In the latest public lecture at The HEAD Foundation, Prof S. Gopinathan, a veteran academic on Singapore’s education system, identified the challenges in education reforms for the future, and how that is tied to the restructuring of Singapore’s economy.
Prof Gopinathan traced the record of education reforms since the late 1990s, when Singapore began restructuring its economy to focus on high-end manufacturing and sophisticated services, in reaction to forces of globalisation. This has required Singapore’s education system to respond by moving from a ‘performative’ to a ‘knowledge building’ pedagogy.
However, ongoing research on pedagogy at the National Institute of Education (NIE) found that the classroom curriculum in Singapore is still focused on drilling and high stakes examinations, rather than on high quality knowledge work. Labour shortages and low productivity in Singapore now require more drastic restructuring of the economy which could be painful. Increasingly, stratification of education levels among Singaporeans is also tied to social stratification.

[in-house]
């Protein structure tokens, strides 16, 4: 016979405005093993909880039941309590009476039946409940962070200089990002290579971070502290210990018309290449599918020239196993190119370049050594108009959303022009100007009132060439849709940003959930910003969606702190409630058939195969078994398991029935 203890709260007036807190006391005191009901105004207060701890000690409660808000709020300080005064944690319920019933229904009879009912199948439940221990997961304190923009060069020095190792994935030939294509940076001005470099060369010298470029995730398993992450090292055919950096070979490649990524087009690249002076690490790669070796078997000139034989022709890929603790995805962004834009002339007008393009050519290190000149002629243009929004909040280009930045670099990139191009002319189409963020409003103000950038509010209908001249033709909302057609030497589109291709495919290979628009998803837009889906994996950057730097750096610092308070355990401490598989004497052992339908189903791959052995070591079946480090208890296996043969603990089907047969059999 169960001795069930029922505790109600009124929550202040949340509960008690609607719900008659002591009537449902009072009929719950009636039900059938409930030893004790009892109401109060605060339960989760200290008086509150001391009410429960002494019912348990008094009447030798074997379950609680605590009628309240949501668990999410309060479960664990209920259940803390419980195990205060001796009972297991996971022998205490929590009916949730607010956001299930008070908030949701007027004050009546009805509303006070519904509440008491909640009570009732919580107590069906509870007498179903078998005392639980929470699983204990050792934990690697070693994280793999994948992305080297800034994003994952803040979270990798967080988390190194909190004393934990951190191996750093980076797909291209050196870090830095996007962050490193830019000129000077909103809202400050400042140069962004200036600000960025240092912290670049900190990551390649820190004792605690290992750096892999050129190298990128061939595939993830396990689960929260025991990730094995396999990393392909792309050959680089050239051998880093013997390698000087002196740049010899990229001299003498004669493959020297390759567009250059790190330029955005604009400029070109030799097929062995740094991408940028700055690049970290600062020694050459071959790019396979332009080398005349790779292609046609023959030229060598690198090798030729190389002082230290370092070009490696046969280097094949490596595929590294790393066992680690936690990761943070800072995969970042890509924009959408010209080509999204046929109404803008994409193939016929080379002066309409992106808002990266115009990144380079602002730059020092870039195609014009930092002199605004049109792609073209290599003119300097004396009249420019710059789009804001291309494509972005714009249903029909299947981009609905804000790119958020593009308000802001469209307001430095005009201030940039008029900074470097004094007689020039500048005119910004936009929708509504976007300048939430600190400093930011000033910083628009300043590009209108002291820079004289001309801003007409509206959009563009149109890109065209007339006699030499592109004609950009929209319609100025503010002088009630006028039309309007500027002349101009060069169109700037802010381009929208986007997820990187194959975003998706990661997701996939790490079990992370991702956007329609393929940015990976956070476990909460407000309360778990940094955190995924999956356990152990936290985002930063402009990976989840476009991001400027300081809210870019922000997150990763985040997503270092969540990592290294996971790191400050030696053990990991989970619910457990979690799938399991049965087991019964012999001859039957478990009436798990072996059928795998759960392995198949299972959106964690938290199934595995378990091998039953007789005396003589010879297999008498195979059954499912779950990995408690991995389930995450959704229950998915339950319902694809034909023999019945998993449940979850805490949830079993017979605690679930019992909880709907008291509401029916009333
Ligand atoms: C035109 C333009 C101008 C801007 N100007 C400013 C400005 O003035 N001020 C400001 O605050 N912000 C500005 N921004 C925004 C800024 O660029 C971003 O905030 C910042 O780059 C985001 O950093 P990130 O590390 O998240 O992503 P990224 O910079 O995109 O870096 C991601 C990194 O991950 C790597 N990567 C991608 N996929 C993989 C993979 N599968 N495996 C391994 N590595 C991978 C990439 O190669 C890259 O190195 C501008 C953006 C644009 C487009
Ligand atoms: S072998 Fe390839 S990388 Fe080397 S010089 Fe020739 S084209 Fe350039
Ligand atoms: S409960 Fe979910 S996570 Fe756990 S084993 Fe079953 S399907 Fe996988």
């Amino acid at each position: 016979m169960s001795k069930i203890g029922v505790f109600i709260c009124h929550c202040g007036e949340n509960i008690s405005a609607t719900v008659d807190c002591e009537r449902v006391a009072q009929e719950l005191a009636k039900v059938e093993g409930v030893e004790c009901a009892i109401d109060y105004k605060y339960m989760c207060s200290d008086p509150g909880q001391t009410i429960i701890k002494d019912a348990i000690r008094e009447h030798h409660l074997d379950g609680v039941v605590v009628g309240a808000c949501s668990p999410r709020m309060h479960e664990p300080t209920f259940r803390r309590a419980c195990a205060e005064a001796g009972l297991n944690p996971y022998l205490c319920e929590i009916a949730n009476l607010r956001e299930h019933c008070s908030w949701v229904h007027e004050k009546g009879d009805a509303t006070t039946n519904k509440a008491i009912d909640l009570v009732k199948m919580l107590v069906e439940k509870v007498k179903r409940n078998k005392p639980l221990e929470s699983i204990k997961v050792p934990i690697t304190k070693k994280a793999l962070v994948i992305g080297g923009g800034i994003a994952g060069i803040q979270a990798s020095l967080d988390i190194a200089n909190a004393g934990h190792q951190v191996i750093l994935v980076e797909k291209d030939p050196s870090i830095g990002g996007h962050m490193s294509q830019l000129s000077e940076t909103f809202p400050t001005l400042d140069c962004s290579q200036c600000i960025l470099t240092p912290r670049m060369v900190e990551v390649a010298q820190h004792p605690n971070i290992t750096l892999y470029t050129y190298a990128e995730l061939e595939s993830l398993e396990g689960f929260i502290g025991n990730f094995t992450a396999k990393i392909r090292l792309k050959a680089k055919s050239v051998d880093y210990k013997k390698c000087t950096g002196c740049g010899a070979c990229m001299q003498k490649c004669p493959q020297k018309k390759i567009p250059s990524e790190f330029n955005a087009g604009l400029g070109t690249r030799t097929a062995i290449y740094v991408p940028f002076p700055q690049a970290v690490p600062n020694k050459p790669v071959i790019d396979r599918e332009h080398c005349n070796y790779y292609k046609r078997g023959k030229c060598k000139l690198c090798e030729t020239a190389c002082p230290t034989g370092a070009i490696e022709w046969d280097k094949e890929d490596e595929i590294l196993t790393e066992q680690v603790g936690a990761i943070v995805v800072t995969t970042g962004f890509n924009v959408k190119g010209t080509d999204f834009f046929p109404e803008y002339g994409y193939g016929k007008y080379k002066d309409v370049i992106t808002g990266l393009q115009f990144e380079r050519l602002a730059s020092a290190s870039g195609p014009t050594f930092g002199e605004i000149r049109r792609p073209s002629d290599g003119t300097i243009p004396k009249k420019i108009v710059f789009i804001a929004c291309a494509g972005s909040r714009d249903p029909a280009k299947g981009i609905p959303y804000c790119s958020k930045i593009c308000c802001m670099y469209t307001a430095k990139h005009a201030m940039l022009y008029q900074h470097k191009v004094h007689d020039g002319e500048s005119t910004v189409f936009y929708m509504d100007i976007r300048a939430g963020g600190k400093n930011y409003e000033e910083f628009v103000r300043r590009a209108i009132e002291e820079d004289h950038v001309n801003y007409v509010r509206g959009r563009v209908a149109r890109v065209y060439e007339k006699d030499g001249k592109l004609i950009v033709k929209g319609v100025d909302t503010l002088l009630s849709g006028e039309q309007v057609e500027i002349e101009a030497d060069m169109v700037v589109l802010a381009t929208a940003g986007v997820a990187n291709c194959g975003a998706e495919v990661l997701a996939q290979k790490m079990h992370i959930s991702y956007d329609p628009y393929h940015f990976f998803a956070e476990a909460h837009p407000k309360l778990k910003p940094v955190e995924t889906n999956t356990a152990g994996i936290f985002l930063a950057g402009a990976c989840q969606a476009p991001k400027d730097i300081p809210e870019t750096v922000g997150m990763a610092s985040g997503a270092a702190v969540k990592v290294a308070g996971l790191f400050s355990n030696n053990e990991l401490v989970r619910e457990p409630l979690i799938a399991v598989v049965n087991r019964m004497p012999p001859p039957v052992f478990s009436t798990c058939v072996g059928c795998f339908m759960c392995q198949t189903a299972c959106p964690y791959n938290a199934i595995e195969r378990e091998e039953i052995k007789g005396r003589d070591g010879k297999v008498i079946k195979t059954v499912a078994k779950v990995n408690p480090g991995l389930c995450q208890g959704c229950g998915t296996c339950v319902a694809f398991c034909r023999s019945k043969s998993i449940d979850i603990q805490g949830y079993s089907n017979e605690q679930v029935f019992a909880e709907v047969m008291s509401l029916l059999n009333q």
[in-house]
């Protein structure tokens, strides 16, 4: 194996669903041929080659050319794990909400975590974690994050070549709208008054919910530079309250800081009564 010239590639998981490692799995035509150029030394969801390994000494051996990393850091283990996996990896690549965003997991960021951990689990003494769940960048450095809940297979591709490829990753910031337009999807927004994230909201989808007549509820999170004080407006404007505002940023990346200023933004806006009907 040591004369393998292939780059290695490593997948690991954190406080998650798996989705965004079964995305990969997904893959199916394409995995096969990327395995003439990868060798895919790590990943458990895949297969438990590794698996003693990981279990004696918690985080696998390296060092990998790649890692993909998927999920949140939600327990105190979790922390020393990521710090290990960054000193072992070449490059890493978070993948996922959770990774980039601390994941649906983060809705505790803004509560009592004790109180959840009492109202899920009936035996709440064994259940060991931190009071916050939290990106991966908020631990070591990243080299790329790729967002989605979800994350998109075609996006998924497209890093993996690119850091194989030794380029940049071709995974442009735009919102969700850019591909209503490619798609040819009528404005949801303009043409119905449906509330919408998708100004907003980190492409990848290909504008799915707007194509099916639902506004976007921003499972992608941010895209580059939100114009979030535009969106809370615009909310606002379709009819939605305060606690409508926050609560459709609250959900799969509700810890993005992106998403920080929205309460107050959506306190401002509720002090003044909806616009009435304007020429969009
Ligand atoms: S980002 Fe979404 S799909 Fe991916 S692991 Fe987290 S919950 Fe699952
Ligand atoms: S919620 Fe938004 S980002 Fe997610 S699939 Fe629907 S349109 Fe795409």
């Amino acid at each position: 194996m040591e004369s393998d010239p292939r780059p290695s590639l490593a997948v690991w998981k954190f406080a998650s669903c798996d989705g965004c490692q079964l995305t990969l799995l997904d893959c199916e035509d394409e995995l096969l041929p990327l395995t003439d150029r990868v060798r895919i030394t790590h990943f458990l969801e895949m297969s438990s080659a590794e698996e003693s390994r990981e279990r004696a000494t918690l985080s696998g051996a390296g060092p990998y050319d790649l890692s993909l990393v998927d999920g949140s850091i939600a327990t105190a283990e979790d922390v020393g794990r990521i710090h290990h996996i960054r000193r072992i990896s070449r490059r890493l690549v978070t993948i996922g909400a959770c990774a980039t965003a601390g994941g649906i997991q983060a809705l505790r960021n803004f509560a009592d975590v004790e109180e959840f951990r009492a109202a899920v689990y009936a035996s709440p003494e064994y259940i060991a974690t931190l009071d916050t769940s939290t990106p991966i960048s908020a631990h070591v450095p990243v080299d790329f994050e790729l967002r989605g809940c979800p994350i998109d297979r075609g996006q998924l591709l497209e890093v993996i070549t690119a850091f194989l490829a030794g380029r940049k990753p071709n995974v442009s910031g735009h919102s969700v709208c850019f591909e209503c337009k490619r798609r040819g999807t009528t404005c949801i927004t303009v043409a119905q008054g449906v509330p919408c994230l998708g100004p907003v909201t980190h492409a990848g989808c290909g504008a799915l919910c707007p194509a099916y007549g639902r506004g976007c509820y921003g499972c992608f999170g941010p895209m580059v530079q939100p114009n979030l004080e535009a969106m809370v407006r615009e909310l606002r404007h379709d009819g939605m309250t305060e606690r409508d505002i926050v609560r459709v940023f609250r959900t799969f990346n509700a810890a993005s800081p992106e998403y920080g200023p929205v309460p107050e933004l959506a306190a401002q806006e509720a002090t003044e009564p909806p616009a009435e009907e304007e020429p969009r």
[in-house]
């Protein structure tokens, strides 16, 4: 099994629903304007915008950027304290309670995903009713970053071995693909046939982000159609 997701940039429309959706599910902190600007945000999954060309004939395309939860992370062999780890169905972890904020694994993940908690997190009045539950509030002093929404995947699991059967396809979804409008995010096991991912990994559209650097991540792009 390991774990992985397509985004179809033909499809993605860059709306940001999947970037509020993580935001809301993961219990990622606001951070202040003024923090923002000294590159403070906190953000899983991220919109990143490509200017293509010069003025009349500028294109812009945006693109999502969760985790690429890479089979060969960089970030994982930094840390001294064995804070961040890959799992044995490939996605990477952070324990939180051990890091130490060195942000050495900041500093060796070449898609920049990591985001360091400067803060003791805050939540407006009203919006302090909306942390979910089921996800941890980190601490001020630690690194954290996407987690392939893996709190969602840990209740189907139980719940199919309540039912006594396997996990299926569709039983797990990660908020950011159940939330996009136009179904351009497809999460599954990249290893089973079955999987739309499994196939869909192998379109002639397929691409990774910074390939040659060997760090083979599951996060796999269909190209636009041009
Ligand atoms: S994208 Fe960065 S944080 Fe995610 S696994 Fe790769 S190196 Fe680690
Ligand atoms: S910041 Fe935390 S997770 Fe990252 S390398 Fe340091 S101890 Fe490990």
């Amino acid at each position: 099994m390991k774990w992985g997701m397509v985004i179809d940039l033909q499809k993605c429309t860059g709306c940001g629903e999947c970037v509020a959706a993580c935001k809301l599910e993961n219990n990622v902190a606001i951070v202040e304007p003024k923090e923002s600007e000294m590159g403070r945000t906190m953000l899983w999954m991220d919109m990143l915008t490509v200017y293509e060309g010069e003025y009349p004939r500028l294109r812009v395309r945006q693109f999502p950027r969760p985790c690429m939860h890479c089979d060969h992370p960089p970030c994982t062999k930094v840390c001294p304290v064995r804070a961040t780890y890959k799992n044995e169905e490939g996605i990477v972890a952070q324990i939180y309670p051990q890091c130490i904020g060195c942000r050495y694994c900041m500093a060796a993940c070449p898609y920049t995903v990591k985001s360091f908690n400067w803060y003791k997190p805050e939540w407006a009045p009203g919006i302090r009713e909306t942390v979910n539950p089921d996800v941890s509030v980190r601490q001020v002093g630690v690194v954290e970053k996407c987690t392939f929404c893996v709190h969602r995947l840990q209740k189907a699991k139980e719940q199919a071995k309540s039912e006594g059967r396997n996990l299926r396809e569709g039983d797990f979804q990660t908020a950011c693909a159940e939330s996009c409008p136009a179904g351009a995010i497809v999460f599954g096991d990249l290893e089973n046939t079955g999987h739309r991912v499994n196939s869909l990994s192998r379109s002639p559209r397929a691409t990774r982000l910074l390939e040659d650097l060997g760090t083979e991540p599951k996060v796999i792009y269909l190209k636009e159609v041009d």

In preparing Singapore’s education system for the future, meritocracy needs to be rethought, and differentiated between an ‘exam meritocracy’ and a ‘talent meritocracy’. Higher societal inequality disadvantages those families who cannot invest more in education such as private tuition. Citing reports by the Programme for International Student Assessment (PISA), Prof Gopinathan emphasised that the highest performing education systems are those that are able to combine equity with excellence, such as Finland’s. Recent policy moves in improving access to elite schools and university education are steps in the right direction, even as the government seeks to make every school a good school.